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Dichlorodifluoromethane is an inert gas once widely used in refrigeration applications and the manufacture of certain medications. This gas is an example of a chlorofluorocarbon (CFC) and is more commonly known under the name freon-12. Due to concerns about the impact of this gas on the ozone layer, it has been banned in a number of nations and phased out of use in others out of deference to environmental concerns.
This gas is naturally colorless and inert, with a faint odor. One of the widest historic uses of dichlorodifluoromethane was in cooling systems like air conditioning and refrigeration. The gas worked very well as a refrigerant, with a high degree of efficiency in well maintained systems. As long as the gas was contained, it did not pose a threat, but freon leaks could occur during maintenance and repair, or with older systems that were not working correctly, and the escaped gas could contribute to depletion of the ozone layer.
Additionally, manufacturers used dichlorodifluoromethane as a propellant in aerosol products like inhalers for asthma. While the gas is not particularly good for human health, in small doses seen with propellants it did not pose a considerable risk. However, with each actuation of an inhaler or other aerosol device, dichlorodifluoromethane was released into the environment. The cumulative release of the gas was negligible compared with that associated with cooling systems, but still potentially significant.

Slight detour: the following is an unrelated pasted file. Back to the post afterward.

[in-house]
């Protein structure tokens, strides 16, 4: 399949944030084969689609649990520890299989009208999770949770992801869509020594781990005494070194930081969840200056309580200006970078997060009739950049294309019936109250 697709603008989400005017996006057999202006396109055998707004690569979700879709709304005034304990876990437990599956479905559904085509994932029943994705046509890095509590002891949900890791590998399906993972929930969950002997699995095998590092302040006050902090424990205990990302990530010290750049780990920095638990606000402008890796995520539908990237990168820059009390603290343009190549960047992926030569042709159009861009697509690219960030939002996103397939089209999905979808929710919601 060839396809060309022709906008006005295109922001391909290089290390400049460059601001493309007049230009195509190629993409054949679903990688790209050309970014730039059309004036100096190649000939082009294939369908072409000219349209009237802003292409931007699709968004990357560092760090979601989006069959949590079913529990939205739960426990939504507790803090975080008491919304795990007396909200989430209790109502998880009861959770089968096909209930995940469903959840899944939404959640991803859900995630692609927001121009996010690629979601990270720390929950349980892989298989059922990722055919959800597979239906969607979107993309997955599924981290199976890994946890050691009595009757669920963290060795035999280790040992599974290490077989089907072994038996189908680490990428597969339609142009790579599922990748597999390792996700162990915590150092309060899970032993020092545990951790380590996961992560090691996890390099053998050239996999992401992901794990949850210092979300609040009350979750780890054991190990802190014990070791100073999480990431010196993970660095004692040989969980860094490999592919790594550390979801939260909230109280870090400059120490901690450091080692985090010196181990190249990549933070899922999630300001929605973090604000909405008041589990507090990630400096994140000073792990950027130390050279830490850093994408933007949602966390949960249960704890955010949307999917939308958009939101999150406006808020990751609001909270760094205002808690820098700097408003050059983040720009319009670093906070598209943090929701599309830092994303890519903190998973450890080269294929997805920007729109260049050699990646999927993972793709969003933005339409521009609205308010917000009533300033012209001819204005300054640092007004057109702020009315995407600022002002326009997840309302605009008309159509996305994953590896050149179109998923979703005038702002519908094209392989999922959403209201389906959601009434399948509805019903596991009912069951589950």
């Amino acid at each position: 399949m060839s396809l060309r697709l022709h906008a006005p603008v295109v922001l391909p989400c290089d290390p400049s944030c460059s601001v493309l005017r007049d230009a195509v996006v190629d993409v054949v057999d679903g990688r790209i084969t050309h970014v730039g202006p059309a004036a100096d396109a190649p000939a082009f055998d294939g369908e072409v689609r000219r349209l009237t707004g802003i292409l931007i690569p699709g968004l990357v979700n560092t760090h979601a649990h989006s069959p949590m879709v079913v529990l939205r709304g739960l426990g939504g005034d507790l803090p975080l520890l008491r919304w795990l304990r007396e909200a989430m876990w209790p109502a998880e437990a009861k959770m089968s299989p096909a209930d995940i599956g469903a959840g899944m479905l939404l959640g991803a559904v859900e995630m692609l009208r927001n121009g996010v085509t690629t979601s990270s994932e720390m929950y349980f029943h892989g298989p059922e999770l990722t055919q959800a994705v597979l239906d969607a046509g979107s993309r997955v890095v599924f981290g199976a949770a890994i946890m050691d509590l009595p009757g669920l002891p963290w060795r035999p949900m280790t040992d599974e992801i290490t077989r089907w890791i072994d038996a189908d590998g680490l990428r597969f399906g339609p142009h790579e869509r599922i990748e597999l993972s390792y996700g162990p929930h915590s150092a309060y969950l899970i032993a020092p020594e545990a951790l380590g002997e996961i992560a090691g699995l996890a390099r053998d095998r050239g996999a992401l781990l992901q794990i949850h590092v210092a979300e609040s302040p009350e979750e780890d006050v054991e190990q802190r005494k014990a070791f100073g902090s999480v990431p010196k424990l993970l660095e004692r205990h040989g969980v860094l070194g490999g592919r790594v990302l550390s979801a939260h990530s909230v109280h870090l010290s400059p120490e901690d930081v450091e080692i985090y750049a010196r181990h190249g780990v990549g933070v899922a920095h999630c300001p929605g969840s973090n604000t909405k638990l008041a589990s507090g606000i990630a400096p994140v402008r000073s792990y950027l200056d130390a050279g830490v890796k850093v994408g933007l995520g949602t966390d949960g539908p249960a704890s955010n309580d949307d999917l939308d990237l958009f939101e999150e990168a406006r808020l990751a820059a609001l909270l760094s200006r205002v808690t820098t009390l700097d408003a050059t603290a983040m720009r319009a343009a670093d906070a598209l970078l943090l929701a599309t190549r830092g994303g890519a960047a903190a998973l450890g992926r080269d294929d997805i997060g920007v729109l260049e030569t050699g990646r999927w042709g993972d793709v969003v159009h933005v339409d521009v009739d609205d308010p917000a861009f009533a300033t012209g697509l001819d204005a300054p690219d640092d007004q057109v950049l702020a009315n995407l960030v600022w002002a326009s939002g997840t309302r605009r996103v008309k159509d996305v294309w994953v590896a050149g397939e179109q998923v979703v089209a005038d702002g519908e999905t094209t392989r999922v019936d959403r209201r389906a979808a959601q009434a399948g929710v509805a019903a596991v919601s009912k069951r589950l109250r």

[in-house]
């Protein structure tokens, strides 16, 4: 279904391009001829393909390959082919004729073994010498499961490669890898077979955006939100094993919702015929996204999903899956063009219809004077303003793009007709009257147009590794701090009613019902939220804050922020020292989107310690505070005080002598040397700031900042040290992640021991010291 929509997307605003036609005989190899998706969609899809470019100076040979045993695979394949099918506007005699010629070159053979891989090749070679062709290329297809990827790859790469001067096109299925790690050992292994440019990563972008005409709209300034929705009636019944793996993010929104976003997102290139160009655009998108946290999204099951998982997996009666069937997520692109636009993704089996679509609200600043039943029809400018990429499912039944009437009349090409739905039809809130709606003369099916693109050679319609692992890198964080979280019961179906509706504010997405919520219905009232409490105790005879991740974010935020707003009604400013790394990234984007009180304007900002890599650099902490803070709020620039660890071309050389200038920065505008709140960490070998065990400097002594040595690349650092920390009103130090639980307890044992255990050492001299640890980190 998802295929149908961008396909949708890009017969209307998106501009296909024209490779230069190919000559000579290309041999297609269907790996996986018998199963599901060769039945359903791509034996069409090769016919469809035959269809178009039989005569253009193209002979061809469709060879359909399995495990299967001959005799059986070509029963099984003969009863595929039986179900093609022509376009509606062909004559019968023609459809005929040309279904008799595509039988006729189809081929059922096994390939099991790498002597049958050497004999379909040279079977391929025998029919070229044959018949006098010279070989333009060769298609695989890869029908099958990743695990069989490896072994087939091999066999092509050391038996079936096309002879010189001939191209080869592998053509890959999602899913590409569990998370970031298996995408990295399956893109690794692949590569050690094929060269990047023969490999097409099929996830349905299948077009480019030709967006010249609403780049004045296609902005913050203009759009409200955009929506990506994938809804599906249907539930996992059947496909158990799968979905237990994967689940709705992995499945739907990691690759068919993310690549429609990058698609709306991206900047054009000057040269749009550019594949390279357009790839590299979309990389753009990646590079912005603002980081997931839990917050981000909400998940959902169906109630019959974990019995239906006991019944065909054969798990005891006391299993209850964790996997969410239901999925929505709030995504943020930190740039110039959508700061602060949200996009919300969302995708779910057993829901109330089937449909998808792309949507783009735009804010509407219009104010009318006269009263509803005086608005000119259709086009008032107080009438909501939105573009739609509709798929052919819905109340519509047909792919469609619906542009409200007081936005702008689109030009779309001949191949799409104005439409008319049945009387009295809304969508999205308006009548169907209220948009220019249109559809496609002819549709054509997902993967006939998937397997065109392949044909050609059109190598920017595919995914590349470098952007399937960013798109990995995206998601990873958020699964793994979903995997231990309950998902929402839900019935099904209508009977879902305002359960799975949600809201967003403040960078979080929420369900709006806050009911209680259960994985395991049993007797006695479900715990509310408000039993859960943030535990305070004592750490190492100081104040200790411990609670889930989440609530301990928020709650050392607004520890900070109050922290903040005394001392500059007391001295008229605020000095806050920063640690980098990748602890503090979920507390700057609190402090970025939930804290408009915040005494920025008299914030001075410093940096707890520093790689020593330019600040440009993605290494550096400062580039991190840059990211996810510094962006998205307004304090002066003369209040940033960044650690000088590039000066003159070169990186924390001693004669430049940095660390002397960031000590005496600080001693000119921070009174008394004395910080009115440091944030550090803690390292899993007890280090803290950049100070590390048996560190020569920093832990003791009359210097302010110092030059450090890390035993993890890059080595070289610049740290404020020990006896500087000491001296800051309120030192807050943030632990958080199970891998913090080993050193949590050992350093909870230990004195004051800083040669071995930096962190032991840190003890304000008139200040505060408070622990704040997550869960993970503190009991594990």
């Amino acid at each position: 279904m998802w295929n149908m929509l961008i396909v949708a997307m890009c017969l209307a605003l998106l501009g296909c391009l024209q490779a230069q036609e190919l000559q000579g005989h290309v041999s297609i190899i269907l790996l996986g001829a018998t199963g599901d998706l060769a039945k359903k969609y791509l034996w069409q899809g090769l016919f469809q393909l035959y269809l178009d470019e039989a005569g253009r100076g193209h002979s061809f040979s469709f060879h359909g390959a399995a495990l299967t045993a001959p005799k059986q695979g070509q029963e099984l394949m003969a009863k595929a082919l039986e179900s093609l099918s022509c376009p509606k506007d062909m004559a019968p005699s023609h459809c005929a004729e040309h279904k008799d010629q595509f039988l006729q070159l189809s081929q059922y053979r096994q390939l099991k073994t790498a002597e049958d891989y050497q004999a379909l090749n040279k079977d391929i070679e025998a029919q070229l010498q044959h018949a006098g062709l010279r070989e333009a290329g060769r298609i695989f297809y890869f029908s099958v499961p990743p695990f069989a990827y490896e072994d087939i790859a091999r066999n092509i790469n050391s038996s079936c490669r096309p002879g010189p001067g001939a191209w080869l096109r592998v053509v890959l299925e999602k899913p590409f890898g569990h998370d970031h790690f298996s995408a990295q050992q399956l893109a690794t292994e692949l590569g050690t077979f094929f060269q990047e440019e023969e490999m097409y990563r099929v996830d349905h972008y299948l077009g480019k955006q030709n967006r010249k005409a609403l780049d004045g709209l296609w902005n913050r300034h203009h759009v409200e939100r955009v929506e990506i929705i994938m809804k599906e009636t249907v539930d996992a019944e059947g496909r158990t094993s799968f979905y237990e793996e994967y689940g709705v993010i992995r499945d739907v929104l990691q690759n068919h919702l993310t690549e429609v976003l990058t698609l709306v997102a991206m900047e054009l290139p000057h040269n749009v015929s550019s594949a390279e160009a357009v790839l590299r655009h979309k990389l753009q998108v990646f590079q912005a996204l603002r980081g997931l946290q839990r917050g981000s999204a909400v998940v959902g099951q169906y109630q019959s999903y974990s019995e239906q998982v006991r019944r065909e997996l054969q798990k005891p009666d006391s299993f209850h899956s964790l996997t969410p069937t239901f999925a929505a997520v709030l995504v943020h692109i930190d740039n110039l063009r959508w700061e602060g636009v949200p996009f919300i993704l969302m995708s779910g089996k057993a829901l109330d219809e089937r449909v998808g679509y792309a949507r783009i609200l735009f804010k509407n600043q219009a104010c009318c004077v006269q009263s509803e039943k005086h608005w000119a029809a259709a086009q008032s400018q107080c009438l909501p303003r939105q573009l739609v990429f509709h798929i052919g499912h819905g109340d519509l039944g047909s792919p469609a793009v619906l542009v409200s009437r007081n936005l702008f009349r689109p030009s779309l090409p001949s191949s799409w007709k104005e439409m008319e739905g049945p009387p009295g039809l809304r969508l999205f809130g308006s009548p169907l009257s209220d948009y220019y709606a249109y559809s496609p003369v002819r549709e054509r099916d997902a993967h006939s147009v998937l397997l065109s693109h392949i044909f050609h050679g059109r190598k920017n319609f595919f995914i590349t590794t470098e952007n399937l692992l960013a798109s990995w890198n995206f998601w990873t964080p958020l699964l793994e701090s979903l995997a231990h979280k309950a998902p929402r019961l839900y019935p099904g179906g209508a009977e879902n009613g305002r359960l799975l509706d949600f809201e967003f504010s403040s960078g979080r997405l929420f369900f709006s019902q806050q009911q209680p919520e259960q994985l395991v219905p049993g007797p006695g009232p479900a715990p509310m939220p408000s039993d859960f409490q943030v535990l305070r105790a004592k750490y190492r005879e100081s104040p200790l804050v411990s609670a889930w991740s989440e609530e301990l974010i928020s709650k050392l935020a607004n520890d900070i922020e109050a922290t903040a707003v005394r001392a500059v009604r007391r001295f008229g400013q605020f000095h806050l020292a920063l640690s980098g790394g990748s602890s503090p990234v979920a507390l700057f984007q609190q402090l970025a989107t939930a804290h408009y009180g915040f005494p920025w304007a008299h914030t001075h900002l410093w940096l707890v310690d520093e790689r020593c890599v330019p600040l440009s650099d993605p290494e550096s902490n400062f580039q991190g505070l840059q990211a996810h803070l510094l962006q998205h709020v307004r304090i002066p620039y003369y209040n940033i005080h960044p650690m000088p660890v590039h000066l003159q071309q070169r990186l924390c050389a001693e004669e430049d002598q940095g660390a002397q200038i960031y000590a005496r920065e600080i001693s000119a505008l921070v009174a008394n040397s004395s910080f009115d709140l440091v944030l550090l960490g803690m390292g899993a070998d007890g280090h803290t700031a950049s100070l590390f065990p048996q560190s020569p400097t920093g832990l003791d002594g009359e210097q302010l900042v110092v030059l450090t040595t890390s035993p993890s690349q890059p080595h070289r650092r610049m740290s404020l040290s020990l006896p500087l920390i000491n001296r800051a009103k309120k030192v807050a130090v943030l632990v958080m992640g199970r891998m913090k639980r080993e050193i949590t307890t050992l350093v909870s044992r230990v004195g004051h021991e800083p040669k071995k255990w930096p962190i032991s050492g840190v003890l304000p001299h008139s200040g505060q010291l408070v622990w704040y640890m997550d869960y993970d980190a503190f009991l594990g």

In 1994, the Montreal Protocol created a framework for signatory nations to utilize in bans and restrictions on the use of chemicals known to cause problems with the ozone layer. Dichlorodifluoromethane was one of the chemicals banned under this treaty. Cooling systems built before 1994 may contain freon, and the retrofitting of such systems is advised when they need maintenance and repair. During retrofits, the freon-12 can be safely removed and replaced with a different gas. Another option is to replace such cooling systems entirely.
Because systems that use dichlorodifluoromethane are still in circulation, some shops maintain equipment to safely remove and contain freon. It is necessary to remove the gas for some types of repair work, and also to drain systems that contain freon before disposal, to limit chances that the gas will escape into the natural environment. Auto mechanics and cooling system repair centers are the most likely to have such equipment and can provide a quote on the cost for draining a system and for the safe disposing of the dichlorodifluoromethane it contains.